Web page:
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Reading up on Oz

And here is the thing about them men they was Australians they knew full well the terror of unyielding law the historic memory of UNFAIRNESS were in their blood and a man might be a bank clerk or an overseer he might never have been lagged for nothing but still he knew in his heart what it were to be forced to wear the white hood in prison he knew what it were to be lashed for looking a warder in the eye and even a posh fellow like the Moth had breathed that air so the knowledge of unfairness were deep in his bone and marrow. In the hut at Faithfull’s Creek I seen proof that if a man could tell his true history to Australians he might be believed it is the clearest sight I ever seen and soon Joe seen it too.

— Peter Carey, True History of the Kelly Gang

By Lisa Richardson

It might not be a date marked on your calendar, but if you’re anywhere near the Longhorn Saloon on Jan. 26, you’ll fast become aware it’s Australia Day. A proportion of Whistler’s working class will be out there, chest-beating and drinking themselves senseless, to celebrate… umm… well, they probably don’t really know either. But it’s good to be patriotic, mate.

Here’s a quick primer then on Australian culture for the more literary minded. Because the sum of Australia’s artistic output is, in fact, more than Neighbours and the Crocodile Hunter. So here’s Pique’s top six must-reads, to gain a little insight as to why people might drape themselves in their flag, drink Bundaberg rum by the gallon and run naked around the village. It’s as random and personally biased as any list will be, and likely to have missed out a hundred equal candidates. But nevertheless, it’s a quick and affordable way to take a tour of the Great Southern Land (read any of the following to a soundtrack of Midnight Oil and Powderfinger), especially if you say g’day to your local librarian.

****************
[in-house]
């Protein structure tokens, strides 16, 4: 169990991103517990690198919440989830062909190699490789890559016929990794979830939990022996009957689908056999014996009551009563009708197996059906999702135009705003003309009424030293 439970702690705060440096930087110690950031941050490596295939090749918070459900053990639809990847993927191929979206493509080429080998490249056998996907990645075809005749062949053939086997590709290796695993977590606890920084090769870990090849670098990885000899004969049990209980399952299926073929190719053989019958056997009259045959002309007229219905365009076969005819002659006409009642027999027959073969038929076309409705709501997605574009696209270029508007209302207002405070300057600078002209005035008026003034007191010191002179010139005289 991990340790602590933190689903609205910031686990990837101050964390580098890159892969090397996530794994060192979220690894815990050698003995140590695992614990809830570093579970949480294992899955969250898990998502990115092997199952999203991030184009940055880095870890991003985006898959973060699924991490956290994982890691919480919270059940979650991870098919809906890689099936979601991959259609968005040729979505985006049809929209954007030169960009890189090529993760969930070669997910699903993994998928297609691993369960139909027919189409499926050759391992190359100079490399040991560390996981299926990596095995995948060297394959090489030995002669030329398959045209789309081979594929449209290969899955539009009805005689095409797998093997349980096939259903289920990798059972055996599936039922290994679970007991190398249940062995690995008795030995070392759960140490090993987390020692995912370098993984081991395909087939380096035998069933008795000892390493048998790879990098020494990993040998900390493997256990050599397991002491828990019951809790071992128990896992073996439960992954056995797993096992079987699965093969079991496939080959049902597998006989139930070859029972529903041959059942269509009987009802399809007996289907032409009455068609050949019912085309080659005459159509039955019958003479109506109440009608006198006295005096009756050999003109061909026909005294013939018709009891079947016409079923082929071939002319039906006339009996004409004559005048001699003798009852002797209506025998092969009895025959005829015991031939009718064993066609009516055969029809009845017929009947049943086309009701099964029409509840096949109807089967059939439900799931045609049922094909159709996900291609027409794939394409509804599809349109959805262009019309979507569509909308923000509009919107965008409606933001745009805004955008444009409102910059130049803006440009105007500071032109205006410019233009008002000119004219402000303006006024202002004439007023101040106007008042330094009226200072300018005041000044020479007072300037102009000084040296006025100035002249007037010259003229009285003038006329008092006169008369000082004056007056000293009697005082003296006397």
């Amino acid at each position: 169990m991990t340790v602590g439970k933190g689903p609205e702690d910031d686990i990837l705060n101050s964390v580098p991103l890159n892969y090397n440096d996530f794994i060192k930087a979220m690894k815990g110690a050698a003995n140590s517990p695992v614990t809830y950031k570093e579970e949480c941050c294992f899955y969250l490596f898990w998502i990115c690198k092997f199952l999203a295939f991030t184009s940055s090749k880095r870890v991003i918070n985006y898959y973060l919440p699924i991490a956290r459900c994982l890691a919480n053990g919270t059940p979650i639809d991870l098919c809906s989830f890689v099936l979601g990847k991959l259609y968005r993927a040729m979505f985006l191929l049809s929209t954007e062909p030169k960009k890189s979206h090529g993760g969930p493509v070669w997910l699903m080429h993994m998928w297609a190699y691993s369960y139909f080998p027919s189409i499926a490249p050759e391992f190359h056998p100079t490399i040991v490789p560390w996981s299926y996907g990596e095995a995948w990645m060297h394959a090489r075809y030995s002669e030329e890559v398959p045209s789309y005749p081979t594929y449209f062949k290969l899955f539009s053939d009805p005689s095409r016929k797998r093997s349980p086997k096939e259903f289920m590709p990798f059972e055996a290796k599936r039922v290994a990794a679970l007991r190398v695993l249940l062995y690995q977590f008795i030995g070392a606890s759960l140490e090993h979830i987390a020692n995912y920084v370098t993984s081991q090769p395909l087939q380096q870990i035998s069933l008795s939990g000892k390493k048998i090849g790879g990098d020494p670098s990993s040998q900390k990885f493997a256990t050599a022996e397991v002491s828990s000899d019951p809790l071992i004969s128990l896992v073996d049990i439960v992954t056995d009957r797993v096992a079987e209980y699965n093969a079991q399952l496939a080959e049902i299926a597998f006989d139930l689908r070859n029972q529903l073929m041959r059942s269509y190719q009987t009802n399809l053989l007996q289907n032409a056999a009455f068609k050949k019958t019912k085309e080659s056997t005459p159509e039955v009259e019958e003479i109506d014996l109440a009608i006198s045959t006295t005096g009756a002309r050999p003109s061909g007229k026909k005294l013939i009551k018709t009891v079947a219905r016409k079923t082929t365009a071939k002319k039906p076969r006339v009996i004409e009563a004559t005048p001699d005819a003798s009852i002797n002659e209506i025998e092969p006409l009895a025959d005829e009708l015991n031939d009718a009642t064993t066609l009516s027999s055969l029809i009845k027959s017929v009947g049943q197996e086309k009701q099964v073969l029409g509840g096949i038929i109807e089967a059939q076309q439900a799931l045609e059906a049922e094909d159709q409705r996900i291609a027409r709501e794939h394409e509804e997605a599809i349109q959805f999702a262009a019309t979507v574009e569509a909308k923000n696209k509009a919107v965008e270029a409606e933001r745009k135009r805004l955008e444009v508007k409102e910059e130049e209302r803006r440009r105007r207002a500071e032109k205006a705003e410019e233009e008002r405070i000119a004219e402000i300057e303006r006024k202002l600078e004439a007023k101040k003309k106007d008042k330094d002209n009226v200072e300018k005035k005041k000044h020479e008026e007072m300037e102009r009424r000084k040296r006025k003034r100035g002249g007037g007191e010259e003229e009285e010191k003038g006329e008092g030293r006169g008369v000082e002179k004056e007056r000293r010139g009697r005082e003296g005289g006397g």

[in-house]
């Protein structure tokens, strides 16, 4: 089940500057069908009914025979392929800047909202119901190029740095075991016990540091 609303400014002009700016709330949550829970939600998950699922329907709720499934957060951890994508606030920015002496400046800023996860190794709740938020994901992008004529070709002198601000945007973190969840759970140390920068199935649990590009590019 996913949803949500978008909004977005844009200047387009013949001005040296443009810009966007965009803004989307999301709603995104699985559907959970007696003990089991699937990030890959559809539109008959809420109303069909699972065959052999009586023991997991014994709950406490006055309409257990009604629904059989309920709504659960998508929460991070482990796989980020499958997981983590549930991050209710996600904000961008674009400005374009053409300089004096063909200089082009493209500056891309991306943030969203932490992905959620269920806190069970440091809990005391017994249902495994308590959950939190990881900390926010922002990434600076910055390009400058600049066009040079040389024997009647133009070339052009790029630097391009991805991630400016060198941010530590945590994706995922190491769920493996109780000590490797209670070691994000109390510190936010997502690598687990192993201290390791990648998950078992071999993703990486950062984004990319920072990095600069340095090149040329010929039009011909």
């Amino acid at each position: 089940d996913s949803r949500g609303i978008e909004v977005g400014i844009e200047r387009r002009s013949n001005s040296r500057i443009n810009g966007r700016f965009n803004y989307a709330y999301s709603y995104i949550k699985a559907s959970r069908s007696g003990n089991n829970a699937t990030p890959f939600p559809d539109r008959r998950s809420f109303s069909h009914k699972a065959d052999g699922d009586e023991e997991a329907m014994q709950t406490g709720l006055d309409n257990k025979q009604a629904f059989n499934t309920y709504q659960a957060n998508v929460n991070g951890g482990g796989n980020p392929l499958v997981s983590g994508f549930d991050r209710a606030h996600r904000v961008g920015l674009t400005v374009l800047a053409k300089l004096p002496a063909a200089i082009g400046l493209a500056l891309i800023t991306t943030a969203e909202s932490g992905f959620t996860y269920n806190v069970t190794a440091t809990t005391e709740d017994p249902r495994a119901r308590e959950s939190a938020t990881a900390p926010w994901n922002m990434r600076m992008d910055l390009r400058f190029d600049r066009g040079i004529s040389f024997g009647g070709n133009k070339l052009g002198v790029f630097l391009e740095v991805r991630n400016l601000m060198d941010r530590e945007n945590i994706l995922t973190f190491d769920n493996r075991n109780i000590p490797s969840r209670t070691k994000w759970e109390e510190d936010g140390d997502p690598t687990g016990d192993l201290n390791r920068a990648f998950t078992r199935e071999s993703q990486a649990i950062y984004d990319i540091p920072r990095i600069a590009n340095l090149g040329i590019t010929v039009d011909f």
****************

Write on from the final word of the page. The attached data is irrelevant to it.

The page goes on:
Peter Carey: True History of the Kelly Gang

Carey nabbed the Booker in 2001 for this recreation of the life of one of Australia’s greatest icons. To take on a cult figure of history and dare to rewrite his story appropriating the voice of Ned Kelly, bushranger, is bold. But Carey deserved the swag of accolades he reeled in with True History — it is genius. Painstakingly researched, he takes you down into a history that, for an Australian, is vaguely familiar, but rendered fresh and in a voice so authentic I recognized it in every larrikin and layabout I’ve ever known. Apparently, all Carey had to work with of Ned Kelly’s hand was a single letter. But I think he might have been doing a bit of channeling.

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